This is also the worst time to quit
Eventually, you will push past the dip, and the rewards for your time and effort will again look more proportionate. The biggest results are gained after continuing to exert effort during a period of little or no return.
Guitar Lesson Diagram
Almost every guitar player experiences the dip at one point or another, and it occurs at different times for everybody.
Some people experience their dip in the first 3 months, others at some point later in the first year. Some people even take as long as 2-3 years before they hit the wall.
No matter when your dip is coming, the important thing is to realise that as long as you push through it you WILL have a breakthrough and your progress will skyrocket afterwards.
Every great guitarists has faced their dip and pushed through, that’s what allowed them to become great
And you can too.
As long as you stick with it, keep your eyes on your long term gutiar goals and continue to push through the dip.

Things You Can Do To Push Through The Dip

  • Focussing on working towards your long term goals
  • Get Guitar Lessons from a Great Guitar Teacher
  • Communicate to your teacher that you’re stuck, feeling frustrated and in need of help.
  • Being aware of the dip and what comes after it.
  • Watching videos of your playing from earlier on to see how much you’ve developed.
  • Asking other experienced players about their dips and how they got through them.
The other thing worth mentioning is that over the course of your guitar playing journey you are going to experience many dips. These micro-dips aren’t always as big of a roadblock as the first one, but are frustrating nonetheless, especially when they catch you off guard and you forget that dips are perfectly natural and are going to happen to you no matter what.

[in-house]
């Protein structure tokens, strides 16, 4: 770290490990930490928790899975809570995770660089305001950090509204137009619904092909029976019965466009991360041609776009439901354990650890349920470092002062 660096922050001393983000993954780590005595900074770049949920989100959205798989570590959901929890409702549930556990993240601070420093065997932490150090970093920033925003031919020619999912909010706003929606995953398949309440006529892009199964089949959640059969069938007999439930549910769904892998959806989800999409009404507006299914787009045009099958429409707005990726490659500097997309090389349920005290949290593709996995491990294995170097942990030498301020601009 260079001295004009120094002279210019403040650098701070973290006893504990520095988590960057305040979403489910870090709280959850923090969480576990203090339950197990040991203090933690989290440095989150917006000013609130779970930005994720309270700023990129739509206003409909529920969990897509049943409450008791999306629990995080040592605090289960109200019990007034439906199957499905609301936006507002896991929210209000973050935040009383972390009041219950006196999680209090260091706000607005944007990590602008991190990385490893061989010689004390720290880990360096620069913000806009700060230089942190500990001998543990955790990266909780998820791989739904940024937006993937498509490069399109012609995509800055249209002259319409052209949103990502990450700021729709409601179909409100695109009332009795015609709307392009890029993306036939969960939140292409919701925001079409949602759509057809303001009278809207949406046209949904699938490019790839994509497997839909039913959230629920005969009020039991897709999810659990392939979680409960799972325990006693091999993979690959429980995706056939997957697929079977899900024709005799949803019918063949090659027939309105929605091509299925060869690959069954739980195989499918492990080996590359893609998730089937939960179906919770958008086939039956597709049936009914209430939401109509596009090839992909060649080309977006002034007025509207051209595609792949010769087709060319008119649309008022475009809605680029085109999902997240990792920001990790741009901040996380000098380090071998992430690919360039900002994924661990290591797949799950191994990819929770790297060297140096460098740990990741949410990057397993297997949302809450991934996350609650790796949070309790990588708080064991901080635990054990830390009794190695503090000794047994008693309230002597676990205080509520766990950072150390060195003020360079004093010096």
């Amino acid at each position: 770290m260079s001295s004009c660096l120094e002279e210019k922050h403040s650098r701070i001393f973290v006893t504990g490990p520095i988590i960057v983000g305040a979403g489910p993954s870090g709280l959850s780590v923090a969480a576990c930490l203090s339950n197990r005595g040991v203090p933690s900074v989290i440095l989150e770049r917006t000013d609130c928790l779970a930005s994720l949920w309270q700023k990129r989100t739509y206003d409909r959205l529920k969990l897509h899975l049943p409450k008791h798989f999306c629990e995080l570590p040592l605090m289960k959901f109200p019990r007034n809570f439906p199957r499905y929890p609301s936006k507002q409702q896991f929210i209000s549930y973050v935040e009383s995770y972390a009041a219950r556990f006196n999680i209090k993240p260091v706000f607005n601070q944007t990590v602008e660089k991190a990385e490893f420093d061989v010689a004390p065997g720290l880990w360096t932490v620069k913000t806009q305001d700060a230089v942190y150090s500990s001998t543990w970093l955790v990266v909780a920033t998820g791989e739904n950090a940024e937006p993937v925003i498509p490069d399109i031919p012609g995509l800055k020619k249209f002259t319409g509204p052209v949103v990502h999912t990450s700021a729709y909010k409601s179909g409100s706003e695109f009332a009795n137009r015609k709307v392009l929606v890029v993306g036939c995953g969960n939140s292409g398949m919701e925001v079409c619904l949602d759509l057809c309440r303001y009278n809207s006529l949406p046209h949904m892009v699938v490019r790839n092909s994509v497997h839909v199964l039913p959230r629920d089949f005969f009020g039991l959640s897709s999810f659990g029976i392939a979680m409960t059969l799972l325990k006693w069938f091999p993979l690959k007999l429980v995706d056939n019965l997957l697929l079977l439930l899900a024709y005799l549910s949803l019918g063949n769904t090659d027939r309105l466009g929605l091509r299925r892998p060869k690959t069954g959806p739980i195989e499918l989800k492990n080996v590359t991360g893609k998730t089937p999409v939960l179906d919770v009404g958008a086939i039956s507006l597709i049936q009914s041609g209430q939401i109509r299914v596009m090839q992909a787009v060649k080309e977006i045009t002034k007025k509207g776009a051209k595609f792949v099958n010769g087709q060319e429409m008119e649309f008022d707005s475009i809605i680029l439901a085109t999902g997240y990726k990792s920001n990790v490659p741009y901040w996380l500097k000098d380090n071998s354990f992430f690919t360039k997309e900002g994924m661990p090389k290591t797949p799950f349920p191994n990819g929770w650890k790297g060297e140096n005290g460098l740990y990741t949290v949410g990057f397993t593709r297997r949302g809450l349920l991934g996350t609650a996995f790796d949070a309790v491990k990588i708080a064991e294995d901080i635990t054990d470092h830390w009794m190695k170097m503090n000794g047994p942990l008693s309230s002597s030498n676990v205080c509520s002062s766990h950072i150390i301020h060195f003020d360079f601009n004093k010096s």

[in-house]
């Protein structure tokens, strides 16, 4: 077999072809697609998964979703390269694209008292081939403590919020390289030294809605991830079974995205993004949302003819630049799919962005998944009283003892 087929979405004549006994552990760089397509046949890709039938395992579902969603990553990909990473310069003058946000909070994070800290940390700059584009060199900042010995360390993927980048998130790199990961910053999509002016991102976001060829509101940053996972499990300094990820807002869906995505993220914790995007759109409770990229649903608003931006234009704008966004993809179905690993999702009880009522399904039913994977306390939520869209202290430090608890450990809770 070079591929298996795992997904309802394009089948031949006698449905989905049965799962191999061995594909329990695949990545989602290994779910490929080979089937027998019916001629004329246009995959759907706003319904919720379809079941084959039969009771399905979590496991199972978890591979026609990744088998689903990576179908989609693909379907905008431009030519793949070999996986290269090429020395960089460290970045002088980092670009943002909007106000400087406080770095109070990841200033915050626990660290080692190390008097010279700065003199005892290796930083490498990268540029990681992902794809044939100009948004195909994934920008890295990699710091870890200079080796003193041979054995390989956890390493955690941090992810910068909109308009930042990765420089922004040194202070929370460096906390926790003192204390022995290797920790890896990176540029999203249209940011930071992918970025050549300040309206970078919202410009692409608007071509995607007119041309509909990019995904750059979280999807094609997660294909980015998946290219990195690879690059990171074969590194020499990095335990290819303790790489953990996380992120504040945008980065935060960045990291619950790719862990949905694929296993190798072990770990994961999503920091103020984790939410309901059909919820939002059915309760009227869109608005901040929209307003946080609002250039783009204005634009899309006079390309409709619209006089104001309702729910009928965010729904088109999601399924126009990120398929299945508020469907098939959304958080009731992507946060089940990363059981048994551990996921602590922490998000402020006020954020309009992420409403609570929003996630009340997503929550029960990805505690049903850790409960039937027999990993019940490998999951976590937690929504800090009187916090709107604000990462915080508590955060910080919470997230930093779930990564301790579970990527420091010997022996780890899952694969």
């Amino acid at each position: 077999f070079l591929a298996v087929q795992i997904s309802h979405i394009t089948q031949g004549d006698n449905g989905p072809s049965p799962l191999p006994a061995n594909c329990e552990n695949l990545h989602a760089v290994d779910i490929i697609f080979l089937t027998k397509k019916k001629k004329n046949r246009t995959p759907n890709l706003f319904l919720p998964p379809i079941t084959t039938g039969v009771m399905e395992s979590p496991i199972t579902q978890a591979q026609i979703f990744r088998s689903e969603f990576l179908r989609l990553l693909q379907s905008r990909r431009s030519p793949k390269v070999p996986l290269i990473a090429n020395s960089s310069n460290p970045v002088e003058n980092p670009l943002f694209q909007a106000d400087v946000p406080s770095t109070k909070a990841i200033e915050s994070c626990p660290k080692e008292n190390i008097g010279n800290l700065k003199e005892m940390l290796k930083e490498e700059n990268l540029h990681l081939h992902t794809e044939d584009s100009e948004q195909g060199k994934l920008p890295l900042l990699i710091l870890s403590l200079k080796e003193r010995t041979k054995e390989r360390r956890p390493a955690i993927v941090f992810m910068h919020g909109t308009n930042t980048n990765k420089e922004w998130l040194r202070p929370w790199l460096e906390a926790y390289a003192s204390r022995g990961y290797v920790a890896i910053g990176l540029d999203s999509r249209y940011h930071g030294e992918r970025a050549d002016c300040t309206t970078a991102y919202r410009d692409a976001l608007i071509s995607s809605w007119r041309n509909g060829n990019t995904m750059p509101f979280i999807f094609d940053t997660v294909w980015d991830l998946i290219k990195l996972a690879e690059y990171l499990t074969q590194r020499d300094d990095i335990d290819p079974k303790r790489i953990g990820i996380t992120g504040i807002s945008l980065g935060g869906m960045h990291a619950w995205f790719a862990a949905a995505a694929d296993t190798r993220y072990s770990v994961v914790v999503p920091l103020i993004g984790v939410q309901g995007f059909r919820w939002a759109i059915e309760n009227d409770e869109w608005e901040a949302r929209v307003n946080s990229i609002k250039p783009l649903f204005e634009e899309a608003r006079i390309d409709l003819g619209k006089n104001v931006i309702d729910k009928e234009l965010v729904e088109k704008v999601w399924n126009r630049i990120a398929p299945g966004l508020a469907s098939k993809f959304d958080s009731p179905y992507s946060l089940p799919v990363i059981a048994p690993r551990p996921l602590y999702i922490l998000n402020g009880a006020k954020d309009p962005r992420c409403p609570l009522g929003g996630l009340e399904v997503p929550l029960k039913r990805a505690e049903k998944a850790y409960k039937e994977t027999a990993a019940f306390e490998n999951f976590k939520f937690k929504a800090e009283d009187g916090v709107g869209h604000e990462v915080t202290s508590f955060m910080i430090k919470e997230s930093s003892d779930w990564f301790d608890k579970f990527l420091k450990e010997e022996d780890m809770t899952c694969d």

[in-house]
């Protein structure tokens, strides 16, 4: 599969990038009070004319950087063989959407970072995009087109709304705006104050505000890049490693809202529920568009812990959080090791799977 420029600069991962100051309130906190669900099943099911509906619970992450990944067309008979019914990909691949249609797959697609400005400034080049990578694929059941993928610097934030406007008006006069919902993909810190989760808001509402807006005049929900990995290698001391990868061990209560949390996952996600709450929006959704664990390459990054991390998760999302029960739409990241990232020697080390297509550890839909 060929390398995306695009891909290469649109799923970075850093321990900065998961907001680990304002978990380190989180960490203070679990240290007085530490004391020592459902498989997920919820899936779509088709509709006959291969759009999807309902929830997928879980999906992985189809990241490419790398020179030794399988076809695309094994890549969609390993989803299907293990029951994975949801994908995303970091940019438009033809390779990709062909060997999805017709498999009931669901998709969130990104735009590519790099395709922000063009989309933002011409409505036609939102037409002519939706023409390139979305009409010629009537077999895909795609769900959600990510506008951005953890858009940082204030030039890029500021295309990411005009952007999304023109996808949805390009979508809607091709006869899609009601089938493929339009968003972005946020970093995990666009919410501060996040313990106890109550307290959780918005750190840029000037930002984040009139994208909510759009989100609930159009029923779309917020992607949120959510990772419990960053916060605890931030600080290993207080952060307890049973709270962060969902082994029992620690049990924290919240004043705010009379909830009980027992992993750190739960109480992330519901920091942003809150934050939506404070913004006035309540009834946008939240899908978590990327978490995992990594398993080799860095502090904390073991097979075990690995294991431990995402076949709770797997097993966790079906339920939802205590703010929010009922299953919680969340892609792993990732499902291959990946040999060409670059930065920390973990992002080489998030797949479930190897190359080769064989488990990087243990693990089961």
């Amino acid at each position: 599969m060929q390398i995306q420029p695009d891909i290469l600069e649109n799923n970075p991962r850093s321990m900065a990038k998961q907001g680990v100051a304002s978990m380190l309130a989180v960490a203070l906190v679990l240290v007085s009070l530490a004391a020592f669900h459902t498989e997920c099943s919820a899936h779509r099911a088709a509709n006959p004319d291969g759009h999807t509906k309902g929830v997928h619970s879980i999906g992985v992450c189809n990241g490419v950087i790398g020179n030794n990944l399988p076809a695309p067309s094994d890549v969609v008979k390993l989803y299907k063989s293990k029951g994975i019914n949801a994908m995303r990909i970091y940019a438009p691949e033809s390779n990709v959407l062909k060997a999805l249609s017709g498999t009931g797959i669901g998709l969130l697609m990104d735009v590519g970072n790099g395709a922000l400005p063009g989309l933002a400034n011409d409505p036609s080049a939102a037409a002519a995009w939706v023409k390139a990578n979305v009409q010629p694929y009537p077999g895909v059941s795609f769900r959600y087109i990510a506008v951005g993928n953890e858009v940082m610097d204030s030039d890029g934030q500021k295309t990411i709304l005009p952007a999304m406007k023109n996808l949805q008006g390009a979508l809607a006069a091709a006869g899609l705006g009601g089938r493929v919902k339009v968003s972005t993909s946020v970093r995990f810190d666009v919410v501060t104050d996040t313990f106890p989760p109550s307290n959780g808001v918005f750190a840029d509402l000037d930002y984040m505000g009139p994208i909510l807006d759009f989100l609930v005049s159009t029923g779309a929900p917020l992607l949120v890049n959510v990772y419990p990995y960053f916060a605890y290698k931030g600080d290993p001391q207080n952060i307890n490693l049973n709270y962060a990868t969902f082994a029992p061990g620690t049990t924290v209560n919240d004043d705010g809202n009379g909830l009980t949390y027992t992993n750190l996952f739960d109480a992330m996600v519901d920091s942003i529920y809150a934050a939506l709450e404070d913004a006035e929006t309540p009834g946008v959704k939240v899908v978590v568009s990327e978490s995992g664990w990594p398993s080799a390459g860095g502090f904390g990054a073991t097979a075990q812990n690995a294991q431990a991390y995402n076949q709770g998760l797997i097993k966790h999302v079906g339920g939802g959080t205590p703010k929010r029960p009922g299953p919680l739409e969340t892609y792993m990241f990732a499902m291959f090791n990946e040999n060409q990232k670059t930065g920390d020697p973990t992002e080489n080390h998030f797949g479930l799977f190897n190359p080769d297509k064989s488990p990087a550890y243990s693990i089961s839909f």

Experienced players are able to recognise when they are in a micro-dip and keep practicing despite a lack of apparent breakthroughs. They understand it’s just part of learning how to play guitar (or learning anything for that matter) and keep on persevering until their breakthrough moment eventually comes.

The Dip Is The Point Where Most People Quit Right Before Obtaining The Breakthrough That Would Otherwise Have Made Them An Expert

No-one is immune to dips in their playing and even the pros can be caught off guard. It’s how you are able to identify when you’re in a dip and push through that determines whether you will continue on the path to greatness. I want to take a moment to share with you my own dip and how it effected me for years.

I remember being at University learning jazz guitar and really struggling for the whole time I was there.

I practiced guitar 4-6 hours most days and still couldn’t improvise or play jazz to a standard I thought was good (this was also confirmed by the examiners because I was scraping by with P’s for my jazz improvisation and guitar exams).